Before exploring the many exciting techniques available in plastic surgery for almost every part of the face and body, it is important to understand the objectives of these procedures.

Plastic surgeons are not trying to make all people look alike. In fact, quite the contrary. Notice how old people frequently look alike; the sagging tissues hide their distinctive features. After facial rejuvenation through plastic surgery, the resemblances with their children and grandchildren are often amazingly unveiled.

Plastic “sculptry” brings about balance and harmony. For example, a large nose can totally overpower a weak chin. Or a flat chest can accentuate large hips. By reducing or augmenting parts of the body, pleasing balance is achieved.

Form follows function. If it looks good, it works good. A crooked nose often causes impaired breathing. Larger, heavy breasts often produce disabling back, neck, and shoulder pain. Drooping eyelids can cause a blockage of peripheral vision. Straightening the crooked nose, reducing enlarged breasts, or performing an eyelid lift will not only make the person look better, but will also enable that person to function better. Because of potential health benefits, insurance frequently contributes toward the cost of these procedures.

People may refuse to wear swimsuits because of excess fat deposits or loose skin; people with large noses may be uneasy being viewed in profile; people with sagging necks may feel compelled to wear turtleneck sweaters and scarves. Little changes can mean a lot — removal of small saddle bags from the thighs, straightening a small nasal hump, tightening a small neck laxity — all can produce quantum leaps in self-esteem. The “sculptury” allows people to do whatever they choose without embarrassment.

Most importantly, plastic surgery produces faces and bodies that represent “outwardly” the way people feel about themselves “inwardly”. The alert, joyous, healthy, sober person who has bags under the eyes may appear to the world as tired, sad, ill, or even alcoholic. Eliminating the bags makes the face synchronize with the true personality. The 40 year old who feels 25 but looks 50 is another case in  point. This age disparity can be narrowed by facial sculpting.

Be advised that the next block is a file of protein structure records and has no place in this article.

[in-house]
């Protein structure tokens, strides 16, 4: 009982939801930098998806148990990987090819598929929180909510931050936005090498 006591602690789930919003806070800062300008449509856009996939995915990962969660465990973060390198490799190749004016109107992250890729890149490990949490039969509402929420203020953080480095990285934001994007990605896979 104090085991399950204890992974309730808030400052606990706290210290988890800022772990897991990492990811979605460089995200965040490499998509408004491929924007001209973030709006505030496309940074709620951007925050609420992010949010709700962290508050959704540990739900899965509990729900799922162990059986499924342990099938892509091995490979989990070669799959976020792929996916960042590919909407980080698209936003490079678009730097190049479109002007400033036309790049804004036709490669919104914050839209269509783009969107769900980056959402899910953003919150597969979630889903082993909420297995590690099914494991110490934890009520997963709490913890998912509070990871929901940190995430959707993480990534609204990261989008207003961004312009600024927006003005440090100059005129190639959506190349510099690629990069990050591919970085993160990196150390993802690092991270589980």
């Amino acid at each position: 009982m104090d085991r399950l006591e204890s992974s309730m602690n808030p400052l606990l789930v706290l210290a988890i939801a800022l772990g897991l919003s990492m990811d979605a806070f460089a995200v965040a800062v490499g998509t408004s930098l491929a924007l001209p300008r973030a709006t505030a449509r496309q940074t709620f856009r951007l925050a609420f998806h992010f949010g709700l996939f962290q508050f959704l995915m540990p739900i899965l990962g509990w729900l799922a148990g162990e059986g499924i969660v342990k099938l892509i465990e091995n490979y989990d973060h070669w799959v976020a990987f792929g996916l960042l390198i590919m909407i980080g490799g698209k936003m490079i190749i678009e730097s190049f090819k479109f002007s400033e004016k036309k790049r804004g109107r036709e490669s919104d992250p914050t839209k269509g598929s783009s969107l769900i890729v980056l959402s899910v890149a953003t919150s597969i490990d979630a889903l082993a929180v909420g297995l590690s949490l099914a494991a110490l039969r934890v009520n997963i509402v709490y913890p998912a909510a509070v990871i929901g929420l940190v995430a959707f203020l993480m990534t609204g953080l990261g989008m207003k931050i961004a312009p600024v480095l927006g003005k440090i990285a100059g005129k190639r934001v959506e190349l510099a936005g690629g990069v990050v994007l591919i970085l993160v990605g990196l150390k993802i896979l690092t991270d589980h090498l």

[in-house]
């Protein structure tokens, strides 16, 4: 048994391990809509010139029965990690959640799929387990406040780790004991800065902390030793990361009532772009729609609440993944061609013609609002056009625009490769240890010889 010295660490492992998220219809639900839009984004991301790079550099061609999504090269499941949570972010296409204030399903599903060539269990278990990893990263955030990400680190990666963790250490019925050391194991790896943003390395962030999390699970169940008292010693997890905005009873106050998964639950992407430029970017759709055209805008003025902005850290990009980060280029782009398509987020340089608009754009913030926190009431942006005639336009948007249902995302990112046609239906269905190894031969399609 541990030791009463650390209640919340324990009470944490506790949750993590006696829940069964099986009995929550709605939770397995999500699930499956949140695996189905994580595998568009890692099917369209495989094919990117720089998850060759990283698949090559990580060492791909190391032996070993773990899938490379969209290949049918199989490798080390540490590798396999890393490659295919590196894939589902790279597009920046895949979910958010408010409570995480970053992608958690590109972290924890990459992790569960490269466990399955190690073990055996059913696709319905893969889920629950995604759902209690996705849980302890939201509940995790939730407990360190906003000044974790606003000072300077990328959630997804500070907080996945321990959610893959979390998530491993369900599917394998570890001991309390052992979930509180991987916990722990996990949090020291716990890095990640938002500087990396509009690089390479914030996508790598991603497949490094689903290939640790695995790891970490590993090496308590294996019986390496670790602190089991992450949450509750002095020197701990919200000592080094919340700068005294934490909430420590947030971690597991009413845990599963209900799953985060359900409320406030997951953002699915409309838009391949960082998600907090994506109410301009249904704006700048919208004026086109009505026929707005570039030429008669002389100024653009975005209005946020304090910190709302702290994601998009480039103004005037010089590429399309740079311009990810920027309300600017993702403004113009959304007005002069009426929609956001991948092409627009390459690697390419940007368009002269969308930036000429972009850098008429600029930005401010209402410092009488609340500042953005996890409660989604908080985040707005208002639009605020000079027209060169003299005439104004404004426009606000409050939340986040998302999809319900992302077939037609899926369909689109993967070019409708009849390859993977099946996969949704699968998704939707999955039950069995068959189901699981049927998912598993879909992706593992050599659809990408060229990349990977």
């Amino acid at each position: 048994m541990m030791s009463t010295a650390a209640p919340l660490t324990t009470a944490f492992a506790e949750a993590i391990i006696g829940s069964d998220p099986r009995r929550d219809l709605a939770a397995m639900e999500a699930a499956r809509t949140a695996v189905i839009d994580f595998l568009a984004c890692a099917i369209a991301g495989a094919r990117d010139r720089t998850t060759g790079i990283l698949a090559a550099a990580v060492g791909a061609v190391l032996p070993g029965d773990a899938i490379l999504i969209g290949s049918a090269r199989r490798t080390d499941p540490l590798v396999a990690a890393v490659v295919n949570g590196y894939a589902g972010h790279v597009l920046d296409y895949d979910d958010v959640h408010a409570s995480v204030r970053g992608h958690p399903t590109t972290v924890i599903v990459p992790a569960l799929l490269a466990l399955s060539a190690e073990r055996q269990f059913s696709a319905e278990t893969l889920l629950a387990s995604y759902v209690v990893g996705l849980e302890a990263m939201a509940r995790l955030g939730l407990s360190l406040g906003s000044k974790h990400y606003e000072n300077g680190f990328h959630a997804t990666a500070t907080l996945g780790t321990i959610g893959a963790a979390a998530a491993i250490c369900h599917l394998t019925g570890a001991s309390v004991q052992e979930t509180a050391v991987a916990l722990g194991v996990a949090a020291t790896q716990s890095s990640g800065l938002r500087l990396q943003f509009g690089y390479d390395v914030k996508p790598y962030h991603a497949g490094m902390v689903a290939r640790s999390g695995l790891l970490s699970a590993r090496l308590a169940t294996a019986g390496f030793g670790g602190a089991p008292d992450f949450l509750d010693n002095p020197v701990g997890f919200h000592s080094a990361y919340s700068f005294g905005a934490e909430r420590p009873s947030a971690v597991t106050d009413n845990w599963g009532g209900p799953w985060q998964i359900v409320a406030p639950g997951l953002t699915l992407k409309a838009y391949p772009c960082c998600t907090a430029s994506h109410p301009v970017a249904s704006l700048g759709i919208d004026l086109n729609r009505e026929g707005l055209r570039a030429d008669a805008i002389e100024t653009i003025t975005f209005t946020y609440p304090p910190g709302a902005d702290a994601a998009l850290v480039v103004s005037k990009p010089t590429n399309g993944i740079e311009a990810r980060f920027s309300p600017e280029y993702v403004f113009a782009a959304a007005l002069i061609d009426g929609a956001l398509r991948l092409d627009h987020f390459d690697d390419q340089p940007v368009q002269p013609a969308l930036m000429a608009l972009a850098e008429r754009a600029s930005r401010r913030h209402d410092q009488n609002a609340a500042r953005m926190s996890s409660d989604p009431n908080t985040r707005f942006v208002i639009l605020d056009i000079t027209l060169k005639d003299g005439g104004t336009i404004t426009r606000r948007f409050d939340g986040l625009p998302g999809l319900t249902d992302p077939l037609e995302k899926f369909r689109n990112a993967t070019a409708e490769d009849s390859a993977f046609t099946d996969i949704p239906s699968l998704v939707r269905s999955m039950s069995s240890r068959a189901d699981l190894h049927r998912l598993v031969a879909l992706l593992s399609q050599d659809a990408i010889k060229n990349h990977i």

We don’t live in our houses — we reside in them. We live in our bodies. Like houses, bodies require routine maintenance and occasional remodelling. Just as we would fix a sagging porch why wouldn’t we fix a sagging neck?

In life, it is important to get off on the right foot. A child or young adult with a congenital deformity, like prominent ears, can easily develop an inferiority complex that can last a lifetime. Safe, effective, plastic surgery can eliminate the source of ridicule   and embarrassment and allow that young person to achieve his or her full potential.

Like “dress for success”, there is also the face and body that succeeds. A positive image has a conscious and unconscious influence on prospective employers and clients. Plus, a youthful appearance seems to create a youthful vitality. The transformation that occurs after plastic surgery can be the spark that ignites a chain of profound, positive changes in a person’s life.

Because the face and outer body are so important to mental and physical health, I have coined the phrase “External Medicine” to describe my surgical practice. Just as you go to an internist for problems inside your body, you would see an “externist” (i.e., plastic surgeon) for problems concerning your outer body. In the months to come I will discuss individual procedures that will enhance your outer body health.

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